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Int J Mol Sci. 2017 Jul 21;18(7). pii: E1586. doi: 10.3390/ijms18071586.

The Role of Tumor Microenvironment in Chemoresistance: To Survive, Keep Your Enemies Closer.

Author information

1
Division of Medical Biochemistry and Institute of Infectious Disease and Molecular Medicine,Department of Integrative Biomedical Sciences, Faculty of Health Sciences, University of Cape Town,Cape Town 7925, South Africa. SNTDIM001@myuct.ac.za.
2
International Centre for Genetic Engineering and Biotechnology (ICGEB), Cape Town Component,Wernher and Beit Building (South), UCT Medical Campus, Anzio Road, Observatory, Cape Town 7925,South Africa. arielle.rowe@icgeb.org.
3
Pharmacogenetics Research Group, Division of Human Genetics, Department of Pathology andInstitute of Infectious Disease and Molecular Medicine, Faculty of Health Sciences, University of Cape Town,Cape Town 7925, South Africa. thmnic023@myuct.ac.za.
4
Division of Medical Biochemistry and Institute of Infectious Disease and Molecular Medicine,Department of Integrative Biomedical Sciences, Faculty of Health Sciences, University of Cape Town,Cape Town 7925, South Africa. hmshipanga@gmail.com.
5
Pharmacogenetics Research Group, Division of Human Genetics, Department of Pathology andInstitute of Infectious Disease and Molecular Medicine, Faculty of Health Sciences, University of Cape Town,Cape Town 7925, South Africa. MNRDAN002@myuct.ac.za.
6
Batterjee Medical College, Prince Abdullah AlFiasal St, Obhur Al-Shamaliyah, Jeddah 23819, Saudi Arabia. almazeedi.mohammad@yahoo.com.
7
Batterjee Medical College, Prince Abdullah AlFiasal St, Obhur Al-Shamaliyah, Jeddah 23819, Saudi Arabia. hashemmazeedi@gmail.com.
8
Institute for Cellular and Molecular Medicine, Department of Immunology andSouth African Medical Research Council (SAMRC) Extramural Unit for Stem Cell Research and Therapy,Faculty of Health Sciences, University of Pretoria, Pretoria 0002, South Africa. karlienkallmeyer@gmail.com.
9
Pharmacogenetics Research Group, Division of Human Genetics, Department of Pathology andInstitute of Infectious Disease and Molecular Medicine, Faculty of Health Sciences, University of Cape Town,Cape Town 7925, South Africa. collet.dandara@uct.ac.za.
10
Institute for Cellular and Molecular Medicine, Department of Immunology andSouth African Medical Research Council (SAMRC) Extramural Unit for Stem Cell Research and Therapy,Faculty of Health Sciences, University of Pretoria, Pretoria 0002, South Africa. michael.pepper@up.ac.za.
11
Division of Medical Biochemistry and Institute of Infectious Disease and Molecular Medicine,Department of Integrative Biomedical Sciences, Faculty of Health Sciences, University of Cape Town,Cape Town 7925, South Africa. iqbal.parker@uct.ac.za.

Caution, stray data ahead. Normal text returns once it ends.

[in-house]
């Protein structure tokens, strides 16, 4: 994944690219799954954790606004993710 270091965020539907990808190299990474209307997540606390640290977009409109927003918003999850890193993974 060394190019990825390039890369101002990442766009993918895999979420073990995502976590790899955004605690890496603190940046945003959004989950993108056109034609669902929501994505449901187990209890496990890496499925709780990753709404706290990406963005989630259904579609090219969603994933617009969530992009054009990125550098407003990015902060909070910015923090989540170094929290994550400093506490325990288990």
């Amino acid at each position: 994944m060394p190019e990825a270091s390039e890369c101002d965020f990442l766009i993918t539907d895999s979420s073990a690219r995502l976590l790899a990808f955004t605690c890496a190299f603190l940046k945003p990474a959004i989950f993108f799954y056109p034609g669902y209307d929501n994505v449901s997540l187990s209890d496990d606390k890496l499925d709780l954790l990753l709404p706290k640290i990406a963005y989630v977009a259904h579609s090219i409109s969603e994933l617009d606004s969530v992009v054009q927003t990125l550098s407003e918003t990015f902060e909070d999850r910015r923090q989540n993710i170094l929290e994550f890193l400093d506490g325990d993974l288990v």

12
International Centre for Genetic Engineering and Biotechnology (ICGEB), Cape Town Component,Wernher and Beit Building (South), UCT Medical Campus, Anzio Road, Observatory, Cape Town 7925,South Africa. iqbal.parker@uct.ac.za.
13
Division of Medical Biochemistry and Institute of Infectious Disease and Molecular Medicine,Department of Integrative Biomedical Sciences, Faculty of Health Sciences, University of Cape Town,Cape Town 7925, South Africa. kd.dzobo@uct.ac.za.
14
International Centre for Genetic Engineering and Biotechnology (ICGEB), Cape Town Component,Wernher and Beit Building (South), UCT Medical Campus, Anzio Road, Observatory, Cape Town 7925,South Africa. kd.dzobo@uct.ac.za.

Abstract

Chemoresistance is a leading cause of morbidity and mortality in cancer and it continues to be a challenge in cancer treatment. Chemoresistance is influenced by genetic and epigenetic alterations which affect drug uptake, metabolism and export of drugs at the cellular levels. While most research has focused on tumor cell autonomous mechanisms of chemoresistance, the tumor microenvironment has emerged as a key player in the development of chemoresistance and in malignant progression, thereby influencing the development of novel therapies in clinical oncology. It is not surprising that the study of the tumor microenvironment is now considered to be as important as the study of tumor cells. Recent advances in technological and analytical methods, especially 'omics' technologies, has made it possible to identify specific targets in tumor cells and within the tumor microenvironment to eradicate cancer. Tumors need constant support from previously 'unsupportive' microenvironments. Novel therapeutic strategies that inhibit such microenvironmental support to tumor cells would reduce chemoresistance and tumor relapse. Such strategies can target stromal cells, proteins released by stromal cells and non-cellular components such as the extracellular matrix (ECM) within the tumor microenvironment. Novel in vitro tumor biology models that recapitulate the in vivo tumor microenvironment such as multicellular tumor spheroids, biomimetic scaffolds and tumor organoids are being developed and are increasing our understanding of cancer cell-microenvironment interactions. This review offers an analysis of recent developments on the role of the tumor microenvironment in the development of chemoresistance and the strategies to overcome microenvironment-mediated chemoresistance. We propose a systematic analysis of the relationship between tumor cells and their respective tumor microenvironments and our data show that, to survive, cancer cells interact closely with tumor microenvironment components such as mesenchymal stem cells and the extracellular matrix.

KEYWORDS:

angiogenesis; chemoresistance; clinical oncology; extracellular matrix; mesenchymal stem cells; tumor heterogeneity; tumor microenvironment

PMID:
28754000
PMCID:
PMC5536073
DOI:
10.3390/ijms18071586
[Indexed for MEDLINE]
Free PMC Article

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